The Yellow Peril was born in Stuttgart in October 1970 (Porsche 1971 model year). Shortly after her birth, she was shipped across the English Channel and delivered to AFN’s Falconworks Porsche Adoption Agency in Iselworth. She was subsequently registered and handed to her new carer in January 1971.
Sadly, I don’t know much about the early years of the Yellow Peril other than (according to Porsche factory records) the fact that she entered this (automotive) world as a right hand drive 2.2 Litre MFI “E” Coupe with black leatherette interior and electric sunroof with her bodywork painted in the colour of Olive Green (Paint code: 3939). The “Green Peril” doesn’t have quite the same ring to it.
I assumed custodianship of the car in June 1997 by which time, the ravages of time and hard use meant that the old girl required major surgery to bring her back to rude health. Peter Andrews of Transend located the car for me north of the border in Glasgow and from there the car plus various repair panels were transported directly to a restorer (who shall remain nameless).
A pre-operative inspection revealed that amongst its various ailments, injuries, and oddities, the car had undergone a heart (engine) transplant somewhere along the line resulting in replacement of the original fuel injected 2.2 Litre E engine with a Zenith carburettor fuelled 2.2 Litre T engine of around the same age.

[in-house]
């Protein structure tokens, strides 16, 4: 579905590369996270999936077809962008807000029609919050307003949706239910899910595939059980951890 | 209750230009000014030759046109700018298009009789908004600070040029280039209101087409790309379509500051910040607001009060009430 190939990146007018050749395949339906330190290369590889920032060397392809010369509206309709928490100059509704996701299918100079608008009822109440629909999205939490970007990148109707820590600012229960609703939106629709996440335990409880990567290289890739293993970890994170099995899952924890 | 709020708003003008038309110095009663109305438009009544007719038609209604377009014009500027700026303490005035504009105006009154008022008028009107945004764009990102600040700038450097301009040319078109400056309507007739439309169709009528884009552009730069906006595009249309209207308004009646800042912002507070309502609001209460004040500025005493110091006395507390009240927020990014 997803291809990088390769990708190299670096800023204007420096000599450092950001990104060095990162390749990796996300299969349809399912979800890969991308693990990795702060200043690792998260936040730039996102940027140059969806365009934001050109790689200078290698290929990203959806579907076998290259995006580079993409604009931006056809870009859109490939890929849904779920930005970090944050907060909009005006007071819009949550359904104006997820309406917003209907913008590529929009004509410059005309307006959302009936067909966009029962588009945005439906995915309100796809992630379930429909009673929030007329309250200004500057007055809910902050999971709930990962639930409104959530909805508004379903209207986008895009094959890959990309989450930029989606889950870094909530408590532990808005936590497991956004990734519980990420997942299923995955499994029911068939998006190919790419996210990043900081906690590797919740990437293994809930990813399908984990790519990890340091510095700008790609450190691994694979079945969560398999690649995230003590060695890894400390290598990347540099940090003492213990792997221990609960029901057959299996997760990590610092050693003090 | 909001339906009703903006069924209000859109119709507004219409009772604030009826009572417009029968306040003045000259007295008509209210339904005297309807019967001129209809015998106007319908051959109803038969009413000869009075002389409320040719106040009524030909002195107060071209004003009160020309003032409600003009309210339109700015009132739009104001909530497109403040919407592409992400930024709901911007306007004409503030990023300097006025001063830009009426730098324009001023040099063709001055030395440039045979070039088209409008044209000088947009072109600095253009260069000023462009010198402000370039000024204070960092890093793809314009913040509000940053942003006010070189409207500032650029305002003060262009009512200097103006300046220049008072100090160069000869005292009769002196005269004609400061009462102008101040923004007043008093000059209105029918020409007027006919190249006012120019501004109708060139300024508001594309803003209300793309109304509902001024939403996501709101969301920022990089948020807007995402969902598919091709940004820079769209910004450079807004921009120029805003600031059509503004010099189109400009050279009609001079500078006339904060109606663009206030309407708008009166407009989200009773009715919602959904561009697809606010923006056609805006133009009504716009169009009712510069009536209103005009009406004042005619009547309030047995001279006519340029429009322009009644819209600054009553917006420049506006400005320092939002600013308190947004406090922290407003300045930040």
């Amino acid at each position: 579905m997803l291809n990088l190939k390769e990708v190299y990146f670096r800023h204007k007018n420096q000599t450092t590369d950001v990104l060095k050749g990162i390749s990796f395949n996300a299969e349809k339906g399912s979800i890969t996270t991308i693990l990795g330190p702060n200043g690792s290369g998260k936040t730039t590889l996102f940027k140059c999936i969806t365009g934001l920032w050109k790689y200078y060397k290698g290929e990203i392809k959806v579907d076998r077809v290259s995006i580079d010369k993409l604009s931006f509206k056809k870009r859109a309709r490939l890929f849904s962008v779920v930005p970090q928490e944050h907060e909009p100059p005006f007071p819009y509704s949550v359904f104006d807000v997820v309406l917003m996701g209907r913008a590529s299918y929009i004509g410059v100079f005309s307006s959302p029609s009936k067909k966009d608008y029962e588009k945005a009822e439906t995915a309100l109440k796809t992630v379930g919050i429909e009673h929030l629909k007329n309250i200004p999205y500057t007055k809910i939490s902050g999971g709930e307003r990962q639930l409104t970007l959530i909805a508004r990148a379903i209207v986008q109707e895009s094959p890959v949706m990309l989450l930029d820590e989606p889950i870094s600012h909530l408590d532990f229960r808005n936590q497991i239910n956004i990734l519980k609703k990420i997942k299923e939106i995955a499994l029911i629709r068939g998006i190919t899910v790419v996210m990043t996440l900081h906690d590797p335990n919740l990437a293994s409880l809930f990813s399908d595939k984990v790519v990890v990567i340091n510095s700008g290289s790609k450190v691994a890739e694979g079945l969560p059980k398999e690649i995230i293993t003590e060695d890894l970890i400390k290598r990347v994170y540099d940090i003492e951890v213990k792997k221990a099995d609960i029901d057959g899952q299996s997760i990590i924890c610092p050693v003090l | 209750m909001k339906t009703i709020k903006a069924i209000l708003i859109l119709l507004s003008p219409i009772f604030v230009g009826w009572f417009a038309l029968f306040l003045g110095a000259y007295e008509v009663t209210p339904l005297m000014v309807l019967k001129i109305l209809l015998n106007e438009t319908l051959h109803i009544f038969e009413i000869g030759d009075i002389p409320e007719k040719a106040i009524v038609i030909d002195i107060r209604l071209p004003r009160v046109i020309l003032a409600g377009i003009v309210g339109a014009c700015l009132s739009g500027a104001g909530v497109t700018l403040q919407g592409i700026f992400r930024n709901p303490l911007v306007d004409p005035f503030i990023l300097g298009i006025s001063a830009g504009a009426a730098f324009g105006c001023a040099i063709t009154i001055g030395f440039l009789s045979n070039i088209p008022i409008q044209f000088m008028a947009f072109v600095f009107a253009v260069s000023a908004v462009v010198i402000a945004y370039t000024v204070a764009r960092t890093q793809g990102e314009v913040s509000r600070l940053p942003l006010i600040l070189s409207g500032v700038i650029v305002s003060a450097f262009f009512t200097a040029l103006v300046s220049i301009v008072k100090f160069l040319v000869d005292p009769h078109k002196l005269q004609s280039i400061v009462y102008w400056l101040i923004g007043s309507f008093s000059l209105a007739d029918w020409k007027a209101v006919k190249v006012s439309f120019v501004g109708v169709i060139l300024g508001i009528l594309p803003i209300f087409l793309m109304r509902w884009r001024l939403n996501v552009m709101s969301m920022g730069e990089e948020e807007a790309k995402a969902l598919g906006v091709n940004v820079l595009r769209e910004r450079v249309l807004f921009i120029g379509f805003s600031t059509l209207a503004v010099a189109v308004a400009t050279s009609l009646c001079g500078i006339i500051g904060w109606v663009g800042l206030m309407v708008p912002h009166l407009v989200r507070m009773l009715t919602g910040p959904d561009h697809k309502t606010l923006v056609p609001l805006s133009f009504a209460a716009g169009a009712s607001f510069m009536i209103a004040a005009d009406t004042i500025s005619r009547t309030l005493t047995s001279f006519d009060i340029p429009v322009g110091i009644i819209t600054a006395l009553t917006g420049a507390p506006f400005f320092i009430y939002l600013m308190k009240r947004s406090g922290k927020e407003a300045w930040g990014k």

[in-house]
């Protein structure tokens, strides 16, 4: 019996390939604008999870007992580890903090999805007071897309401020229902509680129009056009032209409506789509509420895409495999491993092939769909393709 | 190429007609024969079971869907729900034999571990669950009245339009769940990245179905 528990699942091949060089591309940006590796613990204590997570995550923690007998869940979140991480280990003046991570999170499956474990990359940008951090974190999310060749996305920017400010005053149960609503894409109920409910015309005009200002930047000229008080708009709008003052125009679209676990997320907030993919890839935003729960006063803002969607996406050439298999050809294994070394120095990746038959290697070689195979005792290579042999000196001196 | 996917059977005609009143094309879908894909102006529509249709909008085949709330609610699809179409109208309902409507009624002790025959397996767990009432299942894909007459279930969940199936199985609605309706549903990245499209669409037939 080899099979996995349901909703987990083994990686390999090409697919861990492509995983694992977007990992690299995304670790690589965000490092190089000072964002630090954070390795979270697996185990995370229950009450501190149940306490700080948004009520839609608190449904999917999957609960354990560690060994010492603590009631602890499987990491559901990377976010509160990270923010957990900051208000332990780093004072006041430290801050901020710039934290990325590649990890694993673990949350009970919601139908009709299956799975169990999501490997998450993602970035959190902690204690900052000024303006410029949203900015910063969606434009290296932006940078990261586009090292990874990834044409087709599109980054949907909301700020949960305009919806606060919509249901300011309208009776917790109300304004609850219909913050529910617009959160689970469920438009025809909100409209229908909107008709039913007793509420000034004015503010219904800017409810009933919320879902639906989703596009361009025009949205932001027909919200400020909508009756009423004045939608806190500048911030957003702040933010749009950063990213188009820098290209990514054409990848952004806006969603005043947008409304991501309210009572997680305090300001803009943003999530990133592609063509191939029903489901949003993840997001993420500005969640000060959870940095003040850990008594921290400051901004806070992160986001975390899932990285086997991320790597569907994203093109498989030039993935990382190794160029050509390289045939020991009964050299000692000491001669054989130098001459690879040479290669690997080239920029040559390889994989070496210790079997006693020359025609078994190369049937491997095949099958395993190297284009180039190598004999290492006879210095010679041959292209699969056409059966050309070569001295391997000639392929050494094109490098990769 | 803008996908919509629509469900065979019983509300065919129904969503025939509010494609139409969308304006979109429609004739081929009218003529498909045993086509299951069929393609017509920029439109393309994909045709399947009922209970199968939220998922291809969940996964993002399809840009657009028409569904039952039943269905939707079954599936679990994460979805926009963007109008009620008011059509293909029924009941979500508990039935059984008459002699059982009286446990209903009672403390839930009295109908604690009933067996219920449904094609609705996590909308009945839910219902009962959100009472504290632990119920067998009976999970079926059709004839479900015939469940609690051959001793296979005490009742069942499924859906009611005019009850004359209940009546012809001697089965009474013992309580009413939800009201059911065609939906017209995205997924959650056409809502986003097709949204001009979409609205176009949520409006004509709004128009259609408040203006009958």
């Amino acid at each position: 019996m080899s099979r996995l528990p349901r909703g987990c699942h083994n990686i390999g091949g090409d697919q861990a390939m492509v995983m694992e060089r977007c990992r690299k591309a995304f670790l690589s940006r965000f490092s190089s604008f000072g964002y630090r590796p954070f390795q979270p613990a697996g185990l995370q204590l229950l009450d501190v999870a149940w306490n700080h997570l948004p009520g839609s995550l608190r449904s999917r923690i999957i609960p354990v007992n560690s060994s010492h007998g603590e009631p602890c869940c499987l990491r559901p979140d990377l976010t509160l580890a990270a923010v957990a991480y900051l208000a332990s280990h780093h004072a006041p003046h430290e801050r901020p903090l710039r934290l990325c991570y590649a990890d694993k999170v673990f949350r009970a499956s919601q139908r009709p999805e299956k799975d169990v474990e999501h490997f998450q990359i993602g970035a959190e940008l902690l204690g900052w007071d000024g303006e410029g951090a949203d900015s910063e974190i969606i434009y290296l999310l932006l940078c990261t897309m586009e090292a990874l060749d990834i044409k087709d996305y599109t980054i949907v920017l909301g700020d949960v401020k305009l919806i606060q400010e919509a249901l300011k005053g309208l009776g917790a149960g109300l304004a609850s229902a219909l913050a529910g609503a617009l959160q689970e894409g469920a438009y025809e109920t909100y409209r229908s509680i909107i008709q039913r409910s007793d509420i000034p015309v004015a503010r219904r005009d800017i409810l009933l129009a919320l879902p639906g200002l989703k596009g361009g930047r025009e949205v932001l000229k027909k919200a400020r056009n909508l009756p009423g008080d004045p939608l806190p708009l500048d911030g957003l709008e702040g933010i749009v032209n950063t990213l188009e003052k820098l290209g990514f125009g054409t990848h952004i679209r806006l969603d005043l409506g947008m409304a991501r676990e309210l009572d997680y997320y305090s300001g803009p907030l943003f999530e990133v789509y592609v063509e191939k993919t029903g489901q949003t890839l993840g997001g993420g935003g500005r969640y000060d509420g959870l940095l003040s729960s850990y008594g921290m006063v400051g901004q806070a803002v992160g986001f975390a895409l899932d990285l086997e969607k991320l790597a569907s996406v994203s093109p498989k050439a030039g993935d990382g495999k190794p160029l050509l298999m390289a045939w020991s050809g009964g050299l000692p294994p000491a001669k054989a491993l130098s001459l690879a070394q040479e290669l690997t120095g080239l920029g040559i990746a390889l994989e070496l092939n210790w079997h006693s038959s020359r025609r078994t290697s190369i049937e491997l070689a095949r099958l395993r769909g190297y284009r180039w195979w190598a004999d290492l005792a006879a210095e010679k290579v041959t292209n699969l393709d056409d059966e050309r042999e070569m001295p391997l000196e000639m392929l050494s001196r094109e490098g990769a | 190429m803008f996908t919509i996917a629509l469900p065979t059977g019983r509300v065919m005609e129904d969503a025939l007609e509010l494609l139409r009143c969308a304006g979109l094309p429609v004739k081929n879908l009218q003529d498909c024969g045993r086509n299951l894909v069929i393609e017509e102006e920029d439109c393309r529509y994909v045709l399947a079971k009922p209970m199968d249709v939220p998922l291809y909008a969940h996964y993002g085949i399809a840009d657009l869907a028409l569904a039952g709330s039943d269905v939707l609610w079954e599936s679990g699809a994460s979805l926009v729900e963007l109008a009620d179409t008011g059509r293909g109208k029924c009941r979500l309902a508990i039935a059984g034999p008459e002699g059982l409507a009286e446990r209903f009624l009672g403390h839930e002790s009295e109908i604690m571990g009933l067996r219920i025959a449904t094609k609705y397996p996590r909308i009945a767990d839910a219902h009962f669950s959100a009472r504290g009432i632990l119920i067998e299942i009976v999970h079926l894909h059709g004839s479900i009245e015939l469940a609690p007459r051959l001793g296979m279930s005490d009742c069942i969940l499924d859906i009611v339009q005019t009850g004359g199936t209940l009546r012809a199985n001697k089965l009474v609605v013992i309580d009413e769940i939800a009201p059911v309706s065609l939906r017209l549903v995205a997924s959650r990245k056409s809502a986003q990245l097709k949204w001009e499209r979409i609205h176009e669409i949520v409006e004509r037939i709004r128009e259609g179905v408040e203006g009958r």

Major Surgery (Initial Restoration)
Bodywork restoration of the car seemed to progress well in terms of getting rid of and replacing rusty metal, fitting new panels and applying a new coat of paint.
Not being a big fan of Olive Green, I toyed with the idea of having the car painted silver or Tangerine before finally opting for the Porsche special order colour of Citron Yellow (Zitron Gelb). I think early 911’s always look best in safety fast colours like orange, lime green and of course yellow so that other road users can get out of the way when they see these luminous lumps of metal hurtling towards them..
The same company that had repaired and repainted the bodywork were tasked with putting the car back together by bolting on all of the mechanical components and getting it into drivable condition. This was when things started to go wrong as progress slowed to a snail’s pace, parts went missing and it reached the point where there was a serious risk of losing the car altogether as the restoration company drifted inexorably towards going bust.
With the help of a solicitor’s letter (thanks to old mate and solicitor David) and the power of persuasion, the still undriveable car was prised away from the garage and delivered to London.
The Jaz Rescue Centre for Precarious Porsches
In July 1999, the roughly assembled car was dumped on the Wembley forecourt of Jaz Porsche (Jaz are now based in St Albans) to be expertly inspected and assessed by Steve Winter and his team.
An immediate examination was needed to identify missing parts and to work out what aspects of the car were incomplete, incorrectly fitted or downright dangerous. This enabled negotiation on the final bill with the previous restorer as they had fallen far short of their remit to deliver a fully completed, running and MOT tested car AND they had “lost” parts along the way.